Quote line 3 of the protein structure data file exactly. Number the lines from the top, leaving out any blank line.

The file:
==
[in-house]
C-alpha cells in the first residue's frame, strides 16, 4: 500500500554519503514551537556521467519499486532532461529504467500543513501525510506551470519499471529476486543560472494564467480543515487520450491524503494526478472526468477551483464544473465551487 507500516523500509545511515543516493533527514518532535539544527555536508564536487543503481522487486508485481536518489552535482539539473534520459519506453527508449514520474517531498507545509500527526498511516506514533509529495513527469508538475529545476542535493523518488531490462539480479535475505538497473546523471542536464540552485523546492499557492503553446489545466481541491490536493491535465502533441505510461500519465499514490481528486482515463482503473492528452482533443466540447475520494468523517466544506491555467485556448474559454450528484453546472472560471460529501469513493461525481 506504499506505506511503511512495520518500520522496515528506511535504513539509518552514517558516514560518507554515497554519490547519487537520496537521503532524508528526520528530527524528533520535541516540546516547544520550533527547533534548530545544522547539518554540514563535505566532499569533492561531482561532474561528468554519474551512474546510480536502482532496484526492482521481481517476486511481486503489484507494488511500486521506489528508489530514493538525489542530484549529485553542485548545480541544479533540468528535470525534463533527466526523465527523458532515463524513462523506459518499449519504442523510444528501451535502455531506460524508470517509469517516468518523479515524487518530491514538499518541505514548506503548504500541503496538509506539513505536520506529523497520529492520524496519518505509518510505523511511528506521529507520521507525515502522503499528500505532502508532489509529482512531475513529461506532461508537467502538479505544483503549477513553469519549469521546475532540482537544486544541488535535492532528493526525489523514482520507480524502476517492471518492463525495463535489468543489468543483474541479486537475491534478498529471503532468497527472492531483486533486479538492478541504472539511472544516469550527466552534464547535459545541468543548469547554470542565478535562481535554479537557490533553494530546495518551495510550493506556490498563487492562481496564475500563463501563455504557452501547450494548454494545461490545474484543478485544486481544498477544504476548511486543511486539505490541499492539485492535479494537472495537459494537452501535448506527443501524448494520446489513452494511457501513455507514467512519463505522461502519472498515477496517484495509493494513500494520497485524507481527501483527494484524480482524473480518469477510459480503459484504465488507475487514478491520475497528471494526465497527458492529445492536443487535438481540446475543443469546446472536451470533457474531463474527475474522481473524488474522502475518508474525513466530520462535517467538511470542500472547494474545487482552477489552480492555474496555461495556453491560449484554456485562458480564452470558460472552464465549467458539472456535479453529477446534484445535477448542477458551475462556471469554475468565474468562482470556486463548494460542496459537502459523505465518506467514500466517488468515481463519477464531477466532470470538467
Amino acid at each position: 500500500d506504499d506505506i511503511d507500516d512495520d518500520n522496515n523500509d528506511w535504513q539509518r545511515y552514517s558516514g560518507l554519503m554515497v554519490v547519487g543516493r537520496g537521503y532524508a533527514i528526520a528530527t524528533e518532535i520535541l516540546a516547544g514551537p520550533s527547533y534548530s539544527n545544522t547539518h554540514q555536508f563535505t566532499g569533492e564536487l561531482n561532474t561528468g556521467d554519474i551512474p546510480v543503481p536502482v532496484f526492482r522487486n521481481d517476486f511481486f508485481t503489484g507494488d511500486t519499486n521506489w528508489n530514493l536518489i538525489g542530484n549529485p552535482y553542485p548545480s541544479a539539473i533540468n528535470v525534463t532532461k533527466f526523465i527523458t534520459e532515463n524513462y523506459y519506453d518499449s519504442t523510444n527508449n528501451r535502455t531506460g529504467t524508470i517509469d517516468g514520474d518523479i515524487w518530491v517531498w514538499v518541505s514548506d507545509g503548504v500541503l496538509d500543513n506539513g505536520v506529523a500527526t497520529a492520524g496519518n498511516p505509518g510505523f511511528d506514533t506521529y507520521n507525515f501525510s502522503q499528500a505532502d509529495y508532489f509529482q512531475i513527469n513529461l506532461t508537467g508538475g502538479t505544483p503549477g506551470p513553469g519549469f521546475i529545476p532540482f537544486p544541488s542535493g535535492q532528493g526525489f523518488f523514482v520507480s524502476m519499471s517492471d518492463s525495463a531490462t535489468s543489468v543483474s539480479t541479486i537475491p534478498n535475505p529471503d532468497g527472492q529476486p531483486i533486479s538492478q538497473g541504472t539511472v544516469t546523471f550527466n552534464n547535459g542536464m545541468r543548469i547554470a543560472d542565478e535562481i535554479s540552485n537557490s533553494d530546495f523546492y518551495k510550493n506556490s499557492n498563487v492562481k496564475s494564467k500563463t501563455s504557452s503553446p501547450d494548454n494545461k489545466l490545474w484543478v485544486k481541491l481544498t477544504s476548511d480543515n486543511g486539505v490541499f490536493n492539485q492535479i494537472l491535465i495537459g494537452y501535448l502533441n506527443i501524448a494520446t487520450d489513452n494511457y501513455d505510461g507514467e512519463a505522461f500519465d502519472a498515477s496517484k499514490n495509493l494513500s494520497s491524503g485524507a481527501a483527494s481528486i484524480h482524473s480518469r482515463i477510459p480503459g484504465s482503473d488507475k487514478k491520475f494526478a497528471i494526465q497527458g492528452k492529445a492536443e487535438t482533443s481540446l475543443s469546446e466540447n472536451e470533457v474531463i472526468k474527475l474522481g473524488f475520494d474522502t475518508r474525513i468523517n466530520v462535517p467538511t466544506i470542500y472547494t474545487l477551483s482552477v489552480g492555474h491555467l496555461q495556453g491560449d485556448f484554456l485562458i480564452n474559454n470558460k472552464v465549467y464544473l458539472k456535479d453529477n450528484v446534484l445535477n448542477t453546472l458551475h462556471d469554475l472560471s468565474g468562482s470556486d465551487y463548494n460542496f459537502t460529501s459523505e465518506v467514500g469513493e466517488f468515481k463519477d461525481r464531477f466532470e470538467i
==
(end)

Amino acid at each position: 500500500d506504499d506505506i511503511d507500516d512495520d518500520n522496515n523500509d528506511w535504513q539509518r545511515y552514517s558516514g560518507l554519503m554515497v554519490v547519487g543516493r537520496g537521503y532524508a533527514i528526520a528530527t524528533e518532535i520535541l516540546a516547544g514551537p520550533s527547533y534548530s539544527n545544522t547539518h554540514q555536508f563535505t566532499g569533492e564536487l561531482n561532474t561528468g556521467d554519474i551512474p546510480v543503481p536502482v532496484f526492482r522487486n521481481d517476486f511481486f508485481t503489484g507494488d511500486t519499486n521506489w528508489n530514493l536518489i538525489g542530484n549529485p552535482y553542485p548545480s541544479a539539473i533540468n528535470v525534463t532532461k533527466f526523465i527523458t534520459e532515463n524513462y523506459y519506453d518499449s519504442t523510444n527508449n528501451r535502455t531506460g529504467t524508470i517509469d517516468g514520474d518523479i515524487w518530491v517531498w514538499v518541505s514548506d507545509g503548504v500541503l496538509d500543513n506539513g505536520v506529523a500527526t497520529a492520524g496519518n498511516p505509518g510505523f511511528d506514533t506521529y507520521n507525515f501525510s502522503q499528500a505532502d509529495y508532489f509529482q512531475i513527469n513529461l506532461t508537467g508538475g502538479t505544483p503549477g506551470p513553469g519549469f521546475i529545476p532540482f537544486p544541488s542535493g535535492q532528493g526525489f523518488f523514482v520507480s524502476m519499471s517492471d518492463s525495463a531490462t535489468s543489468v543483474s539480479t541479486i537475491p534478498n535475505p529471503d532468497g527472492q529476486p531483486i533486479s538492478q538497473g541504472t539511472v544516469t546523471f550527466n552534464n547535459g542536464m545541468r543548469i547554470a543560472d542565478e535562481i535554479s540552485n537557490s533553494d530546495f523546492y518551495k510550493n506556490s499557492n498563487v492562481k496564475s494564467k500563463t501563455s504557452s503553446p501547450d494548454n494545461k489545466l490545474w484543478v485544486k481541491l481544498t477544504s476548511d480543515n486543511g486539505v490541499f490536493n492539485q492535479i494537472l491535465i495537459g494537452y501535448l502533441n506527443i501524448a494520446t487520450d489513452n494511457y501513455d505510461g507514467e512519463a505522461f500519465d502519472a498515477s496517484k499514490n495509493l494513500s494520497s491524503g485524507a481527501a483527494s481528486i484524480h482524473s480518469r482515463i477510459p480503459g484504465s482503473d488507475k487514478k491520475f494526478a497528471i494526465q497527458g492528452k492529445a492536443e487535438t482533443s481540446l475543443s469546446e466540447n472536451e470533457v474531463i472526468k474527475l474522481g473524488f475520494d474522502t475518508r474525513i468523517n466530520v462535517p467538511t466544506i470542500y472547494t474545487l477551483s482552477v489552480g492555474h491555467l496555461q495556453g491560449d485556448f484554456l485562458i480564452n474559454n470558460k472552464v465549467y464544473l458539472k456535479d453529477n450528484v446534484l445535477n448542477t453546472l458551475h462556471d469554475l472560471s468565474g468562482s470556486d465551487y463548494n460542496f459537502t460529501s459523505e465518506v467514500g469513493e466517488f468515481k463519477d461525481r464531477f466532470e470538467i